Solving the Right to be Forgotten Problem with Intelligent Unstructured Data Management

The European Union’s (EU) General Data Protection Regulation (GDPR) has contributed to an overall greater awareness among both consumers and enterprises of the value of data. As discussed in a previous Storage Switzerland blog, the value of and requirement for granular data privacy control is a universal need that extends far beyond Europe specifically.

For storage managers, meeting more demanding and granular data protection and retention requirements necessitates a smart data management strategy. Specifically, the ability to retain or delete specific files and sets of files becomes a key pain point against the tide of unstructured data growth.

GDPR is popularizing the concept of “the right to be forgotten” – that is, the ability for an individual to request at any time that their data no longer be stored by a company. The concept is straightforward, and it is relatively easy to remove individuals’ data from primary storage. The same cannot be said when it comes to removing individual user data from backup storage, however, primarily due to the rise of unstructured data as well as the media types and backup application formats used to store that data.

In contrast to the rigid format of traditional structured data, such as that generated by financial systems, unstructured data is irregular; it does not have a pre-defined model, and it is generated across a variety of forms. Years ago, unstructured data comprised a small portion of the enterprise’s data stores and was not strategic; today, that equation has been flipped on its head. For example, companies are seeking to capture and analyze machine-generated log files from mobile applications to better understand application performance and customer behavior patterns. Another example is the capture and utilization of text from a variety of social media platforms and emails to understand customer preferences and activity.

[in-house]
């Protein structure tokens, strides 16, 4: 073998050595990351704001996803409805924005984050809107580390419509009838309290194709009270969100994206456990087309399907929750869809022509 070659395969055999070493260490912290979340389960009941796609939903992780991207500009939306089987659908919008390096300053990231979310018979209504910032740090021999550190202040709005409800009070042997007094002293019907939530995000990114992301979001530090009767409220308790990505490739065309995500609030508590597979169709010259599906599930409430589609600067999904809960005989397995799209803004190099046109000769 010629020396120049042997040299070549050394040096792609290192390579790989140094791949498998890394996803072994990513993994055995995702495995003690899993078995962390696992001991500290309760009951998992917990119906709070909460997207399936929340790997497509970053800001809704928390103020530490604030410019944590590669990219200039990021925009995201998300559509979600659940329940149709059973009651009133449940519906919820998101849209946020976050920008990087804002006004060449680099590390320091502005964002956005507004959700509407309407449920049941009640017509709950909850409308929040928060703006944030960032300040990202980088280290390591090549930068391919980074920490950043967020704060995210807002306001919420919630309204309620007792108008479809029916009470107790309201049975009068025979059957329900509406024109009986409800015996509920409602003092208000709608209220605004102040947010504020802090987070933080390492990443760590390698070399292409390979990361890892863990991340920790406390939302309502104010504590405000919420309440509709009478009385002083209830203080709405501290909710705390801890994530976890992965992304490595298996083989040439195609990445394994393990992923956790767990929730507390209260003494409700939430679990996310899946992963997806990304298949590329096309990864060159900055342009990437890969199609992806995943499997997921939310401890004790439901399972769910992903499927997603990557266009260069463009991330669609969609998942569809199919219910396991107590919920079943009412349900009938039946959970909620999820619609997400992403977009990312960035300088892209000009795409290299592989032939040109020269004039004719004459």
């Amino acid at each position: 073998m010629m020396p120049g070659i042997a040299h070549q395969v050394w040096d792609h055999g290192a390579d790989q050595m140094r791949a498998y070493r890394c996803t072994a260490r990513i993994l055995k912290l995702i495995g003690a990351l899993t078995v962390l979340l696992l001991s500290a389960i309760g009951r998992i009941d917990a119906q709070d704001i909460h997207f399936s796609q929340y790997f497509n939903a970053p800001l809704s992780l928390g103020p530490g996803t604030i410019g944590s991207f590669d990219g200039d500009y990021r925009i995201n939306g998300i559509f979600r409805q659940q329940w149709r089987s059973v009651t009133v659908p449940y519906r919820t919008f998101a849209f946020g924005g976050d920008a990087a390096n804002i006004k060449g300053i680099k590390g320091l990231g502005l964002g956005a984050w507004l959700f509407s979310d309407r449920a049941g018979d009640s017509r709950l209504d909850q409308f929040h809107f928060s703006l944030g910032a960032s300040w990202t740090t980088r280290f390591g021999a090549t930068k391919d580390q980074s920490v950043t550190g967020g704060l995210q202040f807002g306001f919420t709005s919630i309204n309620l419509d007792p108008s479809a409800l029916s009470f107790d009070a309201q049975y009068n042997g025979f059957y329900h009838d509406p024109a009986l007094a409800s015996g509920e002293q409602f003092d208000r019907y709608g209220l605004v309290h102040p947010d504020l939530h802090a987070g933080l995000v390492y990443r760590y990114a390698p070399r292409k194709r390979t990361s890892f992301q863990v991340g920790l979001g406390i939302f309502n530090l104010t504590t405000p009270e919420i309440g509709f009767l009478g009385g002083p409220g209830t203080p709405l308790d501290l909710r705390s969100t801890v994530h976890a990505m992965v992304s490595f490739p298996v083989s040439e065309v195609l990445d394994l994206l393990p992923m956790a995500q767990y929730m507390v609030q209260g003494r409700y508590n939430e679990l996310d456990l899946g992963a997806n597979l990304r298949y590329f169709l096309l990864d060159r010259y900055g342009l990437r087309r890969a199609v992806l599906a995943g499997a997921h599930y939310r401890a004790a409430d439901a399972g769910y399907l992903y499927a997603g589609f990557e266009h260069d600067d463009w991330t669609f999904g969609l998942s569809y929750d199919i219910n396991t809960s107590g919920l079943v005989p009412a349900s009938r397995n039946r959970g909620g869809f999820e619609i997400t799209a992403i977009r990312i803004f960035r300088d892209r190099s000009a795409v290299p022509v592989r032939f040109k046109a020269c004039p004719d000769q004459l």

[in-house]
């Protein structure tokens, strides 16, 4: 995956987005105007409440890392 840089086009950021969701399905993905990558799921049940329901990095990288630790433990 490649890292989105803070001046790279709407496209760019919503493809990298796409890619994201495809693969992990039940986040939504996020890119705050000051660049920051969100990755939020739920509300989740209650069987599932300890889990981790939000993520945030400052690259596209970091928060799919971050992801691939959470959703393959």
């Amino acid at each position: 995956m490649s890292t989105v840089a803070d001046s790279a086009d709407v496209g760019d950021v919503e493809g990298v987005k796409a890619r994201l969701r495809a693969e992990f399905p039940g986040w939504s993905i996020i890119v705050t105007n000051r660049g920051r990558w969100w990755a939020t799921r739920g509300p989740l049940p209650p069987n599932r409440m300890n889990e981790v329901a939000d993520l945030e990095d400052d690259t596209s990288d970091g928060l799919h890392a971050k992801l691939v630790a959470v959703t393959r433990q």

The need to store and analyze vastly growing amounts of unstructured data has contributed to greater utilization of image-level backup jobs, whereby the storage volume itself is backed up as opposed to individual files. Common job-based backups do not tag data in a manner that is logical and easy to understand, and companies often prune metadata that could help to tag and identify individual files, in order to reduce the amount of data that must be stored. This creates a substantial headache for storage managers seeking to access individual files; they typically need to know which backup job contained the file in question, and it is very difficult to search backup and archive data. Millions of discrete files may need to be searched or managed, especially for an enterprise dealing with hundreds or thousands of “right to be forgotten” requests.

StorageSwiss Take

Part of the pain inherent in adhering to more sophisticated data privacy regulations including “the right to be forgotten” lies in common practices of storing too much data on backup storage that was not designed to make it easy to locate and remove individual files.

To address this challenge, storage managers should consider more closely integrating backup and archive policies via intelligent data management and tiering. Approximately 80-90% of restores happen from the most recent backup, creating the opportunity for a substantial majority of the enterprise’s copy data to be migrated to an archive storage infrastructure. Fundamental to making such a practice possible is applying rich metadata and policy-based migration policies to enable file-by-file backup, tiering to archive, and restore while keeping backup windows in check.

Access Storage Switzerland’s webinar with Aparavi, “Data Management vs GDPR and Data Privacy-Solve the Right to Be Forgotten Problem,” on demand to learn more.

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Senior Analyst, Krista Macomber produces analyst commentary and contributes to a range of client deliverables including white papers, webinars and videos for Storage Switzerland. She has a decade of experience covering all things storage, data center and cloud infrastructure, including: technology and vendor portfolio developments; customer buying behavior trends; and vendor ecosystems, go-to-market positioning, and business models. Her previous experience includes leading the IT infrastructure practice of analyst firm Technology Business Research, and leading market intelligence initiatives for media company TechTarget.

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